La voce segreta dei corvi
Adam McCormick had just turned fifteen when the body was found in the wood...more
I had two problems with it: style and motivation. The style is a little too true to the way a fifteen-year-old might tell a story -- which is to say, meandering, repetitive, and trite. (In fact, all the actual fifteen-year-olds I know would probably do a better job than this, though maybe not on the first draft, which is what it reads like.)
And I couldn't make sense of why any of the characters made the choices the...more
Every once in a while, I let myself get talked into thinking I need to read some "real" literature and just pick something, and generally I feel completely apathetic about it at best, or downright hate it at worst (Frangipani, Everything Is Illuminated). Sometimes however, a non-fantasy book will catch my eye. I'll just instinctively know that I need to read it. I was walking out of the bookstore, and One For Sorrow was on the very end of the shelf; I glanced it...more
One for Sorrow...more
One For Sorrow is Christopher Barzak's debut novel, about a teenage boy named Adam who forges an odd bond with a reclusive boy from his school named Jamie. When Jamie's body is discovered near train-tracks in the nearby woods, he appears in the form of a ghost to Adam, who then decides to embark on building a deeper friendship with him.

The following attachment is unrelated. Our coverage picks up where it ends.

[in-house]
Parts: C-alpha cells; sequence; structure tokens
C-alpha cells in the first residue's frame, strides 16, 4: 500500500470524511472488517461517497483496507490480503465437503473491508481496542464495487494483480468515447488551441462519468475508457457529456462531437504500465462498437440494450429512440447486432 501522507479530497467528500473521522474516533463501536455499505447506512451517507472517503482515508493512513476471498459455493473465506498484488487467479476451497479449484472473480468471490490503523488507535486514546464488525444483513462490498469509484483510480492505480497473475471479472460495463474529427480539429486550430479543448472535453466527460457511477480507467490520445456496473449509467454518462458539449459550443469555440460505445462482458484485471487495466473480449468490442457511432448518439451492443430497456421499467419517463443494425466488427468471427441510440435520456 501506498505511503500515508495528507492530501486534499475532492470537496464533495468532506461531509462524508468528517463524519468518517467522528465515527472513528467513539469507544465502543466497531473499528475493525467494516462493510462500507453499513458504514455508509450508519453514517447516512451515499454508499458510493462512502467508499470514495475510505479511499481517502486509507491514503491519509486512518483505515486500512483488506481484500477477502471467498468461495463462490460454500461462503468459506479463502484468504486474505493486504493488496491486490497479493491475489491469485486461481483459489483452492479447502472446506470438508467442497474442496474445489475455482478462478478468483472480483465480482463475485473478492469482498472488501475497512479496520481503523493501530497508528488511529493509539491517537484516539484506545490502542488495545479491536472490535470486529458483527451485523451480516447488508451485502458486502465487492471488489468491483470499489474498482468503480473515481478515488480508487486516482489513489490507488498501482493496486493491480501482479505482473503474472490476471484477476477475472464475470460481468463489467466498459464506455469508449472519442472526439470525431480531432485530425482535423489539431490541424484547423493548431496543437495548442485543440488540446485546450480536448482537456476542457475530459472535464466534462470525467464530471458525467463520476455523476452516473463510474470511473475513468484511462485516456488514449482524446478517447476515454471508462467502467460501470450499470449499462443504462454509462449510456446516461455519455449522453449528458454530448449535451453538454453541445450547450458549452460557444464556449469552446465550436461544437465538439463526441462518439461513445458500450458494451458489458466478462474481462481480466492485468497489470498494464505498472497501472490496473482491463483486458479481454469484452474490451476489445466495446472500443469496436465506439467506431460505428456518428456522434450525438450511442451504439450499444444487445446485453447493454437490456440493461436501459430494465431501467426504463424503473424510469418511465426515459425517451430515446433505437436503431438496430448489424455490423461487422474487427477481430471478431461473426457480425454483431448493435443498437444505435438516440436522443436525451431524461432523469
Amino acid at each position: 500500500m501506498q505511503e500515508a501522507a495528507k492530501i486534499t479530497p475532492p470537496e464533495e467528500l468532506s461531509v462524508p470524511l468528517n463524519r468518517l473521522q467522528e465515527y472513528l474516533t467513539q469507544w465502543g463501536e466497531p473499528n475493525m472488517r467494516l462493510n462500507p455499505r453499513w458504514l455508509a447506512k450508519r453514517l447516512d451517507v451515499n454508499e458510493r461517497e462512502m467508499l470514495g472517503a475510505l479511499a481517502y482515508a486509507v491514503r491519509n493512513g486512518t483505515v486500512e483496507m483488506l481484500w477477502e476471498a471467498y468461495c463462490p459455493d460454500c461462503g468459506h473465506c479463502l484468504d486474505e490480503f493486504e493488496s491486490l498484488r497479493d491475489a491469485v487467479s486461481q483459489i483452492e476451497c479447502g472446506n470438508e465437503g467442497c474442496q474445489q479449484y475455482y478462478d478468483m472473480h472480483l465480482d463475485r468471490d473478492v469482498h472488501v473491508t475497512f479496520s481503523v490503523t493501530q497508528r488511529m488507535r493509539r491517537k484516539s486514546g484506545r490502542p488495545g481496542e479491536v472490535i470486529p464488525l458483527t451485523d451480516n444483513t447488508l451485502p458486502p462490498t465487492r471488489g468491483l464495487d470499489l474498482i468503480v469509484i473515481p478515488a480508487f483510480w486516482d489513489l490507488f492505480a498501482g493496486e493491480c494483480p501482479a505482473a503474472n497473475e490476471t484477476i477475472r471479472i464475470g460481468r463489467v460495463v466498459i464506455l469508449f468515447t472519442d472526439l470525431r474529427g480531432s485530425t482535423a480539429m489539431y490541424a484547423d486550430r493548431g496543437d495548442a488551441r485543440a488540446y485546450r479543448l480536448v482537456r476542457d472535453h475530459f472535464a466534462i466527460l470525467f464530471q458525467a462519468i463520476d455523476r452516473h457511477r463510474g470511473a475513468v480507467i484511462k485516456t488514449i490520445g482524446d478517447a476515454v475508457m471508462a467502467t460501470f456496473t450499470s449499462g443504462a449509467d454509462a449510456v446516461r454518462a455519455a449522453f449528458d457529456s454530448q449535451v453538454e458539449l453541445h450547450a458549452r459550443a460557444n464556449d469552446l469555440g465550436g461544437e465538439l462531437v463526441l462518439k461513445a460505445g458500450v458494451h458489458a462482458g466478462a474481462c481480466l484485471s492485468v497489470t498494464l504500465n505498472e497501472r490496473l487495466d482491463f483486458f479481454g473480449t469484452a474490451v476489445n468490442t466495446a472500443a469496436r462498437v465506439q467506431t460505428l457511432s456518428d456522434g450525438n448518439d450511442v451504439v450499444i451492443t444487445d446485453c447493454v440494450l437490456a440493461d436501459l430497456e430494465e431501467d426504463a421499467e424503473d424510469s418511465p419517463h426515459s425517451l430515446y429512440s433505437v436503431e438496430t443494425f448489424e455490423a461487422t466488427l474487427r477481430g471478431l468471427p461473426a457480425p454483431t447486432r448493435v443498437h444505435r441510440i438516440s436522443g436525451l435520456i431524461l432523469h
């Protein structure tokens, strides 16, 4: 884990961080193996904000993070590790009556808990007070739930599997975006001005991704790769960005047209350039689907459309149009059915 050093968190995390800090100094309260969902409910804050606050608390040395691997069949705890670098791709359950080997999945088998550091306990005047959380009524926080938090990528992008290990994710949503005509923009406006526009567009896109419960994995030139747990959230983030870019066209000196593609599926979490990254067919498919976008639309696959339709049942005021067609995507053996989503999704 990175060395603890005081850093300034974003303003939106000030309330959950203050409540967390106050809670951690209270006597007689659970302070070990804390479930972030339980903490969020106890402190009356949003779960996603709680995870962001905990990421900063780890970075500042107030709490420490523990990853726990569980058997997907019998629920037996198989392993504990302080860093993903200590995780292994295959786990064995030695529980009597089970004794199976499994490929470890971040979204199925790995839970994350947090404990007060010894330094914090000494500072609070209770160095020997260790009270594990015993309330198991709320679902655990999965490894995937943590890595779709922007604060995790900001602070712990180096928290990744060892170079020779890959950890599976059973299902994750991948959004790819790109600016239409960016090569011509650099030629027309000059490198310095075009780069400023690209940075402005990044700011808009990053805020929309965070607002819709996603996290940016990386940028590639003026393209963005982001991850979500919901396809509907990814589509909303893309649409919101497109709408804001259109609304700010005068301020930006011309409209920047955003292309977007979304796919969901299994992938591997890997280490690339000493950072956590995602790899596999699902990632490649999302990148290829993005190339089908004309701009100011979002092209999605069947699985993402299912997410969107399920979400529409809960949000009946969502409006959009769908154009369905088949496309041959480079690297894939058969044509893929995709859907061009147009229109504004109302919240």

According to the synopsis for One For Sorrow, the novel is comparable to Salinger'...more
Adam is a 15 year old about to discover how troubled he is. For Adam, trouble comes in threes - his classmate Jamie is murdered, his mother is paralyzed in a car accident, and his grandmother dies. Bothered by Jamie's death in ways he cannot define, Adam befriends Jamie - Jamie's ghost, that is. Adam's world begins to deteriorate further, and he runs away with Jamie to Youngstown.
Barzak lets the details of the...more
Malo no es, desde luego, pero para mí le falta chispa, y el elemento sobrenatural, en este caso, no ayuda demasiado. Se lo compara con 'El Guardián entre el Centeno' y 'Desde Mi cielo', y es fácil ver porqué, p...more
It was also an incredibly creepy and interesting view of life and death. His ideas about what/where ghosts go, and their interactions with people . . . I believed Adam, and I believed _in_ him, and I believed his family and his town and his
random angry desperate wandering.
He is a lost boy in a town that everyone else has forgotten, and his family is unhappy and confused, but this is still a b...more
cmq... di cosa parla questo libro? della morte, della speranza, dell'amicizia, dell'amore, della famiglia, del fatto che si può sempre correre e di un viaggio; un viaggio che il protagonista fa sia materialmente che...more
All the characters in this book make incredibly irrational decisions, which is especially annoying in the case of the narrator, whose head we’re supposed to be in. Yet we never get to see any of his thought processes. It’s a really baffling way to tell a story—I felt so disconnected from what was...more
Christopher Barzak's One for Sorrow is a rare thing indeed--a horror novel with heart. It's not often that such a book, particularly a debut (Barzak's reputation comes from his short fiction), is described as "lovely, melancholy" (Village Voice). But Barzak balances his story's supernatural aspects, which he delivers with simple assuredness, with the uncertainties and complexities of adolescence. One for Sorrow has been compared to The Catcher in the Rye and Alice Sebold's The Lovely Bones. In t...more
Categories: YA aged protagonists in a not YA style book, authors who have lived in my home town
Post scriptum: also a protagonist who shares my opinion of Holden Caulfield!
|Endicott Mythic F...: One for Sorrow: A Novel - Q&A with Christopher Barzak||18||68||Jan 12, 2010 07:38pm|